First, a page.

2019 turned into a very interesting year, particularly when one considers how 2018 ended. As of December 1, 2019, the S&P/TSX Composite Index has returned an impressive 22%; when measuring the return from the peak in 2018, the return is a far more modest 3%. What a difference a few months can make!

The robust return from the December 2018 lows were driven by a number of sectors; however, the strongest areas included interest rate sensitive industries or businesses with attractive growth algorithms. Cambridge holdings with such attributes have benefitted strongly include Emera (+32%), Brookfield Asset Management (+47%) and Dollarama (+47%). Driven by declining interest rates, investors’ desire for “certainty” in an uncertain world resulted in high demand for consistent growers.

While investors remain willing to pay full (or even inflated) prices for consistent growth, there is often no price for businesses facing elements of uncertainty. We spend considerable time and effort working to distinguish the difference between a good business and a good investment, with the price being paid being an important factor. This phenomenon is pronounced when looking at the energy sector. It’s no doubt that the challenges that businesses in the sector faced in 2018 continued into 2019. While select holdings positively contribute to performance (such as Enbridge and Keyera), many of our lowest-performing holdings have been in this sector (Vermillion and Tourmaline). Despite short-term headwinds, we remain disciplined to our bottom-up fundamental process as the way to drive strong long-term value for our clients.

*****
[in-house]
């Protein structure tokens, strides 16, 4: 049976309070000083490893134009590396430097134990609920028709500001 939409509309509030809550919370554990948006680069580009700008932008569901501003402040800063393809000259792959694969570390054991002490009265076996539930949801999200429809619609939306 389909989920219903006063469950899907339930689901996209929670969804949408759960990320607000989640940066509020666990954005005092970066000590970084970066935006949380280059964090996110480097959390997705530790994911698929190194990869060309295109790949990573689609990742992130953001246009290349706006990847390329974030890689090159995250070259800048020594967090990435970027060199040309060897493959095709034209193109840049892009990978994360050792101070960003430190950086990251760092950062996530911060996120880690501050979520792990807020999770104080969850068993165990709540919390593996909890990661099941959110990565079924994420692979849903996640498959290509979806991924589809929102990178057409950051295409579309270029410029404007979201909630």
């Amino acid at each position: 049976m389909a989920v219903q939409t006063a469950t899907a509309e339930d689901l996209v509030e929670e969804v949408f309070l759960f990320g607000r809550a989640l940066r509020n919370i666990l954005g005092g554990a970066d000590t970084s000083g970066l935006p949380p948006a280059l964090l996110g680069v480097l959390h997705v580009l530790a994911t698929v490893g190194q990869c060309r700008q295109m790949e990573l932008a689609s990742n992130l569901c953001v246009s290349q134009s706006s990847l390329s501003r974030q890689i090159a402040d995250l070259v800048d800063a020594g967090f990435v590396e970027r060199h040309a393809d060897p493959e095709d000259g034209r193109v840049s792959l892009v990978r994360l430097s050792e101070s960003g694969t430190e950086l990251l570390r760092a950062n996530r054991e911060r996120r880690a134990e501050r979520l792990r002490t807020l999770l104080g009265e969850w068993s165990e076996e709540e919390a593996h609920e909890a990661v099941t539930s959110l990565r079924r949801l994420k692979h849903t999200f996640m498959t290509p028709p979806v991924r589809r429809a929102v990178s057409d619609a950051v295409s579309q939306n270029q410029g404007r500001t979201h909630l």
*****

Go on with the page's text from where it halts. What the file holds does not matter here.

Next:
In Canada, it’s quite common to see investing fads come and go. In 2018 it was cryptocurrency; 2019 was the year of cannabis. In just a few months, a number of high-profile cannabis companies saw their market value increase by several billion dollars, despite questions surrounding governance, profitability potential and industry structure.

Billions of dollars in shareholder value evaporated as quickly as it materialized. We continue to shy away from businesses where we lack solid understanding of underlying fundamentals and choose to carefully invest in businesses instead of speculating. While many will no doubt win (and lose) in these type of speculative instruments, we prefer to avoid the excitement and focus on businesses that are consistently compounding.

Outlook for 2020

As we head into 2020, we see a number of positives and negatives on the horizon. From an overall economic perspective, conditions in Canada are solid from a number of indicators, including employment, gross domestic product, etc. However, there are a number of concerns that we continue to monitor which brings the long-term sustainably of its strength into question.